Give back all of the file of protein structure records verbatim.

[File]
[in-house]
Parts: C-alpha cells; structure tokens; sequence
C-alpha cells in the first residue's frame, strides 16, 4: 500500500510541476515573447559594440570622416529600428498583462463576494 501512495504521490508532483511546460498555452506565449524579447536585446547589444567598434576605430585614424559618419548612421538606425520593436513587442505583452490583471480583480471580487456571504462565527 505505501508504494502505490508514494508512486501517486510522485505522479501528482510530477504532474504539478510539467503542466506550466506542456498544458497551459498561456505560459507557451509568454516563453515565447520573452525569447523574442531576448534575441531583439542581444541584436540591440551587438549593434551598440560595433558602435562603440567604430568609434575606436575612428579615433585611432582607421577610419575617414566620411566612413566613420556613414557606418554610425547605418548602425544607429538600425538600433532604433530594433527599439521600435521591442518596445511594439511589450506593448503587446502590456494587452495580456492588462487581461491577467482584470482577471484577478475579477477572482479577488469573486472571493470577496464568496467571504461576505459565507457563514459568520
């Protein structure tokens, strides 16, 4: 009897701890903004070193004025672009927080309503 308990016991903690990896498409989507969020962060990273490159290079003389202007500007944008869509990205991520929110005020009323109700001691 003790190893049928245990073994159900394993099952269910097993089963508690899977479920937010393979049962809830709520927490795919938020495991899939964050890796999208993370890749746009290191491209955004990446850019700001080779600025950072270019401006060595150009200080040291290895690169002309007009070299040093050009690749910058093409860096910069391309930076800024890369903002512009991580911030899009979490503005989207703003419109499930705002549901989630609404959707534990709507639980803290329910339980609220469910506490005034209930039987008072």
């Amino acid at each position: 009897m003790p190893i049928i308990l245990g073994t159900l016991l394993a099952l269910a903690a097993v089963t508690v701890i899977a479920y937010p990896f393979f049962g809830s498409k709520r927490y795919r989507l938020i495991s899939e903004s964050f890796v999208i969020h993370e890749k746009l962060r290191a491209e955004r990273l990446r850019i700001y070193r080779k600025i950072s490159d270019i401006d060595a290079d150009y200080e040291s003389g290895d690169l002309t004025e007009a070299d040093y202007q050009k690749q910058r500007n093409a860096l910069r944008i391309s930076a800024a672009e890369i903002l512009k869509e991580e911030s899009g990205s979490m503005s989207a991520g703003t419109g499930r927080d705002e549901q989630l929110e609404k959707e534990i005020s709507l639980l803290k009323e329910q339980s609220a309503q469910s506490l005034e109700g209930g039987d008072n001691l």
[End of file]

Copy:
[in-house]
Parts: C-alpha cells; structure tokens; sequence
C-alpha cells in the first residue's frame, strides 16, 4: 500500500510541476515573447559594440570622416529600428498583462463576494 501512495504521490508532483511546460498555452506565449524579447536585446547589444567598434576605430585614424559618419548612421538606425520593436513587442505583452490583471480583480471580487456571504462565527 505505501508504494502505490508514494508512486501517486510522485505522479501528482510530477504532474504539478510539467503542466506550466506542456498544458497551459498561456505560459507557451509568454516563453515565447520573452525569447523574442531576448534575441531583439542581444541584436540591440551587438549593434551598440560595433558602435562603440567604430568609434575606436575612428579615433585611432582607421577610419575617414566620411566612413566613420556613414557606418554610425547605418548602425544607429538600425538600433532604433530594433527599439521600435521591442518596445511594439511589450506593448503587446502590456494587452495580456492588462487581461491577467482584470482577471484577478475579477477572482479577488469573486472571493470577496464568496467571504461576505459565507457563514459568520
């Protein structure tokens, strides 16, 4: 009897701890903004070193004025672009927080309503 308990016991903690990896498409989507969020962060990273490159290079003389202007500007944008869509990205991520929110005020009323109700001691 003790190893049928245990073994159900394993099952269910097993089963508690899977479920937010393979049962809830709520927490795919938020495991899939964050890796999208993370890749746009290191491209955004990446850019700001080779600025950072270019401006060595150009200080040291290895690169002309007009070299040093050009690749910058093409860096910069391309930076800024890369903002512009991580911030899009979490503005989207703003419109499930705002549901989630609404959707534990709507639980803290329910339980609220469910506490005034209930039987008072």
């Amino acid at each position: 009897m003790p190893i049928i308990l245990g073994t159900l016991l394993a099952l269910a903690a097993v089963t508690v701890i899977a479920y937010p990896f393979f049962g809830s498409k709520r927490y795919r989507l938020i495991s899939e903004s964050f890796v999208i969020h993370e890749k746009l962060r290191a491209e955004r990273l990446r850019i700001y070193r080779k600025i950072s490159d270019i401006d060595a290079d150009y200080e040291s003389g290895d690169l002309t004025e007009a070299d040093y202007q050009k690749q910058r500007n093409a860096l910069r944008i391309s930076a800024a672009e890369i903002l512009k869509e991580e911030s899009g990205s979490m503005s989207a991520g703003t419109g499930r927080d705002e549901q989630l929110e609404k959707e534990i005020s709507l639980l803290k009323e329910q339980s609220a309503q469910s506490l005034e109700g209930g039987d008072n001691l």